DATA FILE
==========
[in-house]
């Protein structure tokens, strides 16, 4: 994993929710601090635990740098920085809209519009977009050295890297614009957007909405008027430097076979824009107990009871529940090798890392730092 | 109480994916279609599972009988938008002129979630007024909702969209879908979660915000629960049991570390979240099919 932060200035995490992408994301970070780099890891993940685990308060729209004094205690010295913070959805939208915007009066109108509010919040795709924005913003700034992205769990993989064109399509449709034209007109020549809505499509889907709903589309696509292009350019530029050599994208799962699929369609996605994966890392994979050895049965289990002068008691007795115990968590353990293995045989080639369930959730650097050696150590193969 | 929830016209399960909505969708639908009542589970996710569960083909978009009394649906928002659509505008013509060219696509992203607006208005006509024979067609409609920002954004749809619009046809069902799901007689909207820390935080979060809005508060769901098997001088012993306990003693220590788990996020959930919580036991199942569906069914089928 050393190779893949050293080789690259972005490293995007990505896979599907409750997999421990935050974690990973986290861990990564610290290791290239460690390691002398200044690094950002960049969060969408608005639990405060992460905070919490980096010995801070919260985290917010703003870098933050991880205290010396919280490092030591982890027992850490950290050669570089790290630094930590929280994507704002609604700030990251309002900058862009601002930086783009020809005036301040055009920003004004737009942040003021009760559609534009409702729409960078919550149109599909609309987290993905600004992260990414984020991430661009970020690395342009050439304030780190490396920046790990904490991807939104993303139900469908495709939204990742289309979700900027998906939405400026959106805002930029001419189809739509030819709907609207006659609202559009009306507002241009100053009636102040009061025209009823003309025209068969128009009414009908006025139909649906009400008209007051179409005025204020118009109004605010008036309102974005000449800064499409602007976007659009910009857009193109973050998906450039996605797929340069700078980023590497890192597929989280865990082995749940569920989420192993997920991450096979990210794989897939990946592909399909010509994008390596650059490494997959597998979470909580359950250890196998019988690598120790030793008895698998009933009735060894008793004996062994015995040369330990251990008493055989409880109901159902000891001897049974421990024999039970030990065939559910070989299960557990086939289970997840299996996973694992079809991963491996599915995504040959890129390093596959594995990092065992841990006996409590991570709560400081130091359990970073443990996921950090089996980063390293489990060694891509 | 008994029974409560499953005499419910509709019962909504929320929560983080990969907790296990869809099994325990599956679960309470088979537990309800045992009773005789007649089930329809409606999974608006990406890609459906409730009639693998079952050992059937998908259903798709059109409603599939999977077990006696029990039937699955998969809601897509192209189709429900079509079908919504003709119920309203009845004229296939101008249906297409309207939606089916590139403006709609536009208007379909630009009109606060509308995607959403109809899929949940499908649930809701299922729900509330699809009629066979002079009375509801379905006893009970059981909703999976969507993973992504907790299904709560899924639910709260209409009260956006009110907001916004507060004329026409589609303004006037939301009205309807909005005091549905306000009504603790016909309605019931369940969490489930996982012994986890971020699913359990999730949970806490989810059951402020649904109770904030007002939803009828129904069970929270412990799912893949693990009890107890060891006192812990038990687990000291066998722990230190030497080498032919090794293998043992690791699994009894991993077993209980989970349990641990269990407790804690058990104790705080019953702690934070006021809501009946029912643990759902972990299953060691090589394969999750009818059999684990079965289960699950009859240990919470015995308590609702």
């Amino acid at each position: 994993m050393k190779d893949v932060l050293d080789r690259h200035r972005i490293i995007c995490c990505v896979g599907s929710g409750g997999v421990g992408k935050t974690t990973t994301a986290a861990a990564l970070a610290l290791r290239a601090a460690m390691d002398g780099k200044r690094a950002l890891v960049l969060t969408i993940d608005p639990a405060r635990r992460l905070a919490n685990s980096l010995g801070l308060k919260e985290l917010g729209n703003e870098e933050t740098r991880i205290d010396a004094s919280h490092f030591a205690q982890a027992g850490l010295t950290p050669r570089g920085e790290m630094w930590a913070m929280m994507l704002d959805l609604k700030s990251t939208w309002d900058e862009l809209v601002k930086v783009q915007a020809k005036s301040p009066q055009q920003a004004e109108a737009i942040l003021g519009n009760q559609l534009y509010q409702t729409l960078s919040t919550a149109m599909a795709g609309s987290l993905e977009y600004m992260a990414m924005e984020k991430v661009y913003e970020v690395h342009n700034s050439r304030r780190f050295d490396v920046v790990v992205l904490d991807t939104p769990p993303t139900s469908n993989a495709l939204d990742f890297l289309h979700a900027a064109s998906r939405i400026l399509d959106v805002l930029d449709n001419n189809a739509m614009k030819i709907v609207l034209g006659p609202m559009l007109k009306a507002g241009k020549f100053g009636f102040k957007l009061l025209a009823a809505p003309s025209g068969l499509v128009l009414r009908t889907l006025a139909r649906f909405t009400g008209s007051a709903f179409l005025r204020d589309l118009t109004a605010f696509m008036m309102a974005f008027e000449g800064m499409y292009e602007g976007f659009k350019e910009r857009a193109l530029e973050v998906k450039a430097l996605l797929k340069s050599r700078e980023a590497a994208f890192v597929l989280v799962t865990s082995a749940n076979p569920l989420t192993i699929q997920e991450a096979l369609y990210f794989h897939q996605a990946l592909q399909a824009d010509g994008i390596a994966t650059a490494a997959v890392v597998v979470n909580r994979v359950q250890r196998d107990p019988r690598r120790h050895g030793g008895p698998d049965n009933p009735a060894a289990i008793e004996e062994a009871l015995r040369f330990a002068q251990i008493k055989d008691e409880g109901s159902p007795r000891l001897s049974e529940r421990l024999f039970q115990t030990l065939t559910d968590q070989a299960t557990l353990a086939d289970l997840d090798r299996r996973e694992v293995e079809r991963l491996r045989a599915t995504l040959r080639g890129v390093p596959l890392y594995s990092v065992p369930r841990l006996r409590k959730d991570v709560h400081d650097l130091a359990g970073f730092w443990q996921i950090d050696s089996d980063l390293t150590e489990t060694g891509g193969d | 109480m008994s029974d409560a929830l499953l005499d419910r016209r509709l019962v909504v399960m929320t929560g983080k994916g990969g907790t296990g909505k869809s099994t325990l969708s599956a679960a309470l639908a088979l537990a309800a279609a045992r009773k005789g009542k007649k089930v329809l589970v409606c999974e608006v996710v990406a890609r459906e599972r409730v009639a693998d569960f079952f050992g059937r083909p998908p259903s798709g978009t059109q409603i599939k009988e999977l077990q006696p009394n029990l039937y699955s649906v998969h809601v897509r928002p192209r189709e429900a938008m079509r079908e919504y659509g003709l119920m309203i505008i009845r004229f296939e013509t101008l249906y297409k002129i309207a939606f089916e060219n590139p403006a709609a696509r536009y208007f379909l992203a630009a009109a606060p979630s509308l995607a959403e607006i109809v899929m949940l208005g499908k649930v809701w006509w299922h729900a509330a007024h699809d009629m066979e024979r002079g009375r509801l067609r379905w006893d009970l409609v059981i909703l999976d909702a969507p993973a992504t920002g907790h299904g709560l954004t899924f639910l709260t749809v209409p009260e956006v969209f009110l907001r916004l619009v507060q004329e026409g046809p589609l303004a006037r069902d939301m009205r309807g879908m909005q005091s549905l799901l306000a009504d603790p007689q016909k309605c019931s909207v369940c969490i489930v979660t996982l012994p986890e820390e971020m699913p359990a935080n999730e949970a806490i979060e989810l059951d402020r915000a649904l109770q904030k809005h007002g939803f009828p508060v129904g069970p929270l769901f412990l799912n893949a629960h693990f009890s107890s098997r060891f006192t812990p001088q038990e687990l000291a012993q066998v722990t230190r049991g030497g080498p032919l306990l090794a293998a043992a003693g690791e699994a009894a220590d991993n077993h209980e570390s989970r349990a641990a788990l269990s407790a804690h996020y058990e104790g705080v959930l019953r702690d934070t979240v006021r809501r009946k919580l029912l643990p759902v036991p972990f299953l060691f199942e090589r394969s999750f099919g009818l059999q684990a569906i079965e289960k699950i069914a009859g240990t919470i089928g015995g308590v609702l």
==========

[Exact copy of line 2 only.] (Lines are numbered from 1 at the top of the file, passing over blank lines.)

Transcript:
């Protein structure tokens, strides 16, 4: 994993929710601090635990740098920085809209519009977009050295890297614009957007909405008027430097076979824009107990009871529940090798890392730092 | 109480994916279609599972009988938008002129979630007024909702969209879908979660915000629960049991570390979240099919 932060200035995490992408994301970070780099890891993940685990308060729209004094205690010295913070959805939208915007009066109108509010919040795709924005913003700034992205769990993989064109399509449709034209007109020549809505499509889907709903589309696509292009350019530029050599994208799962699929369609996605994966890392994979050895049965289990002068008691007795115990968590353990293995045989080639369930959730650097050696150590193969 | 929830016209399960909505969708639908009542589970996710569960083909978009009394649906928002659509505008013509060219696509992203607006208005006509024979067609409609920002954004749809619009046809069902799901007689909207820390935080979060809005508060769901098997001088012993306990003693220590788990996020959930919580036991199942569906069914089928 050393190779893949050293080789690259972005490293995007990505896979599907409750997999421990935050974690990973986290861990990564610290290791290239460690390691002398200044690094950002960049969060969408608005639990405060992460905070919490980096010995801070919260985290917010703003870098933050991880205290010396919280490092030591982890027992850490950290050669570089790290630094930590929280994507704002609604700030990251309002900058862009601002930086783009020809005036301040055009920003004004737009942040003021009760559609534009409702729409960078919550149109599909609309987290993905600004992260990414984020991430661009970020690395342009050439304030780190490396920046790990904490991807939104993303139900469908495709939204990742289309979700900027998906939405400026959106805002930029001419189809739509030819709907609207006659609202559009009306507002241009100053009636102040009061025209009823003309025209068969128009009414009908006025139909649906009400008209007051179409005025204020118009109004605010008036309102974005000449800064499409602007976007659009910009857009193109973050998906450039996605797929340069700078980023590497890192597929989280865990082995749940569920989420192993997920991450096979990210794989897939990946592909399909010509994008390596650059490494997959597998979470909580359950250890196998019988690598120790030793008895698998009933009735060894008793004996062994015995040369330990251990008493055989409880109901159902000891001897049974421990024999039970030990065939559910070989299960557990086939289970997840299996996973694992079809991963491996599915995504040959890129390093596959594995990092065992841990006996409590991570709560400081130091359990970073443990996921950090089996980063390293489990060694891509 | 008994029974409560499953005499419910509709019962909504929320929560983080990969907790296990869809099994325990599956679960309470088979537990309800045992009773005789007649089930329809409606999974608006990406890609459906409730009639693998079952050992059937998908259903798709059109409603599939999977077990006696029990039937699955998969809601897509192209189709429900079509079908919504003709119920309203009845004229296939101008249906297409309207939606089916590139403006709609536009208007379909630009009109606060509308995607959403109809899929949940499908649930809701299922729900509330699809009629066979002079009375509801379905006893009970059981909703999976969507993973992504907790299904709560899924639910709260209409009260956006009110907001916004507060004329026409589609303004006037939301009205309807909005005091549905306000009504603790016909309605019931369940969490489930996982012994986890971020699913359990999730949970806490989810059951402020649904109770904030007002939803009828129904069970929270412990799912893949693990009890107890060891006192812990038990687990000291066998722990230190030497080498032919090794293998043992690791699994009894991993077993209980989970349990641990269990407790804690058990104790705080019953702690934070006021809501009946029912643990759902972990299953060691090589394969999750009818059999684990079965289960699950009859240990919470015995308590609702």